The UK’s competition watchdog plans new guidance that could give it more power to clamp down on companies which give their products away for free as it seeks more tools to regulate internet giants.
The Competition and Markets Authority started consulting on a new set of proposals to update its guidelines, which were first published a decade ago.
“Since then, markets have evolved and changed at a rapid pace, often making the act of assessing mergers more complex,” the CMA said on Tuesday.
“The rise of digital technologies has also significantly changed the way that consumers behave and how businesses compete with one another.”
Competition law means that the authority can step in when a takeover of one company by another could be to the detriment of consumers by reducing competition in the market.
Traditionally the detriment has often been measured in monetary value. If, for instance, there are only two construction companies in an area, and they combine, customers would be left with no options if the company then jacks up their prices.
But in recent years, online giants such as Facebook and Google have become major players, without charging regular consumers for their products, which are largely funded by advertising.
“Over the past decade, the CMA has seen a substantial increase in the number of merger investigations relating to online platforms which offer services for zero monetary price to customers on at least one side of the platform,” the competition watchdog said.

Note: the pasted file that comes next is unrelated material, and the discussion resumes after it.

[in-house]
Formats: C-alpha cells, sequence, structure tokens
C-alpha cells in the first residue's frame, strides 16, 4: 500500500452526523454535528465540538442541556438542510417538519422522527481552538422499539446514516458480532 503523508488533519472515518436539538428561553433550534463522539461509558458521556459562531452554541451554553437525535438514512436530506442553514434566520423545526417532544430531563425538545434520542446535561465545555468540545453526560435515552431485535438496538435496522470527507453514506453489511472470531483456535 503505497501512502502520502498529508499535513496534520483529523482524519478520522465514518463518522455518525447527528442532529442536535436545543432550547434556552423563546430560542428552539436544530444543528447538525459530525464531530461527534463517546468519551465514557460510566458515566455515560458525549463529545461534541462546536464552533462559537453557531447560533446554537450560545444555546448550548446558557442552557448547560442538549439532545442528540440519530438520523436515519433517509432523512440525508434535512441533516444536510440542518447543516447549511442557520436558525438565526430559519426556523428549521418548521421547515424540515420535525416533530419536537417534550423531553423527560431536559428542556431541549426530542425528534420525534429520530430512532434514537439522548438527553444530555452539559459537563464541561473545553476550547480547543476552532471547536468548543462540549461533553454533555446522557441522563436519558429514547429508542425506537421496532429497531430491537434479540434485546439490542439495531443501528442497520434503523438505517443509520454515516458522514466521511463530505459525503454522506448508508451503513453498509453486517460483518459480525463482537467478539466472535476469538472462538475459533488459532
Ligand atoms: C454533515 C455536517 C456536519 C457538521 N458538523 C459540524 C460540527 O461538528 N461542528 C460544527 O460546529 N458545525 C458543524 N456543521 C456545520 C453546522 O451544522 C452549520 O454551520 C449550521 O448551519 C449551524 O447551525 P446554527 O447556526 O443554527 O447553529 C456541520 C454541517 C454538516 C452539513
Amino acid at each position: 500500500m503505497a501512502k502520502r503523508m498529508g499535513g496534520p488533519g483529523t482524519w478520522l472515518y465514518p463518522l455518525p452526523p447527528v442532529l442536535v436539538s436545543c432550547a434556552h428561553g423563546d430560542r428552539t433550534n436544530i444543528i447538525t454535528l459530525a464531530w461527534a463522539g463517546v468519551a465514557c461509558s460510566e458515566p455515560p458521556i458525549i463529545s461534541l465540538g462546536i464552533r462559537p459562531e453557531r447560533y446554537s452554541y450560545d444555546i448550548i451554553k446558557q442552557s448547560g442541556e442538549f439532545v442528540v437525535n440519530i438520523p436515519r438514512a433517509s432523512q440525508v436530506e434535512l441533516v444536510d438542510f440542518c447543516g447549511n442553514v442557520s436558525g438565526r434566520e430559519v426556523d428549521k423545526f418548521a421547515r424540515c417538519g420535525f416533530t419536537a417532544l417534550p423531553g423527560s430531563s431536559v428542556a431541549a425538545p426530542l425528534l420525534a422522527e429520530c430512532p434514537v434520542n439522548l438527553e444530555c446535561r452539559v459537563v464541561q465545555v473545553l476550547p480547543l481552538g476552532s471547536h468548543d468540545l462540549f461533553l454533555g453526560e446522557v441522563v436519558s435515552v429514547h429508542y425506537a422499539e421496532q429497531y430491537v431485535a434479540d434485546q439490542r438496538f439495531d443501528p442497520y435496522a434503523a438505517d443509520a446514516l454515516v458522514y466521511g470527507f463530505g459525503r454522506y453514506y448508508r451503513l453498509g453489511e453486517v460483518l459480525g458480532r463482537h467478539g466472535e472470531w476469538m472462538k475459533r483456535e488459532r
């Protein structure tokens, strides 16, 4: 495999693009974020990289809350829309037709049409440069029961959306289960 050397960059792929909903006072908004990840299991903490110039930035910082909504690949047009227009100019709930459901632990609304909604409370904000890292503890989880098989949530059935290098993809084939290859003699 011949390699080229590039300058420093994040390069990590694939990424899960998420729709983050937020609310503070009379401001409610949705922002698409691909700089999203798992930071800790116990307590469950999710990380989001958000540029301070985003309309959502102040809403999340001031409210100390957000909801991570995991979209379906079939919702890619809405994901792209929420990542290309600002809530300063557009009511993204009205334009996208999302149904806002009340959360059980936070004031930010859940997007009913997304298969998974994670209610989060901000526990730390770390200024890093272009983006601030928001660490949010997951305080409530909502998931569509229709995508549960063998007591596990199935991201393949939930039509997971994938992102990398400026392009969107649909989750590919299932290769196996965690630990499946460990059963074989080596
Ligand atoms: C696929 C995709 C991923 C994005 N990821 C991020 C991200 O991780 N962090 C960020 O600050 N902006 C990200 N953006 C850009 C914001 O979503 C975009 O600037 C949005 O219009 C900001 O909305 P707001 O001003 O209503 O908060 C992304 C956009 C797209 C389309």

CMA chief executive Andrea Coscelli said: “Our updated guidelines better reflect the way businesses, including online businesses, now compete as well as our own recent experiences of reviewing mergers in digital markets. New technologies have made markets even more dynamic and so we have had to re-think the way that we interrogate mergers in those sectors over the past ten years.”
In September, CMA chair Andrew Tyrie stepped down, after saying that his role limited the force with which he could push for legislative reform.
The authority has also been the centre of criticism over its handling of JD Sports’ planned takeover of Footasylum.
Last week the Competition Appeals Tribunal said that the CMA had acted “irrationally” when investigating the £90 million deal, which it had blocked.
The CMA has also drawn anger from consumer rights campaigners after it indicated that it could force water regulator Ofwat back to the drawing board over the way it regulates the UK’s water suppliers.
Campaigners say that if the authority backs the water companies in their appeal against Ofwat, it could cost consumers hundreds of millions of pounds.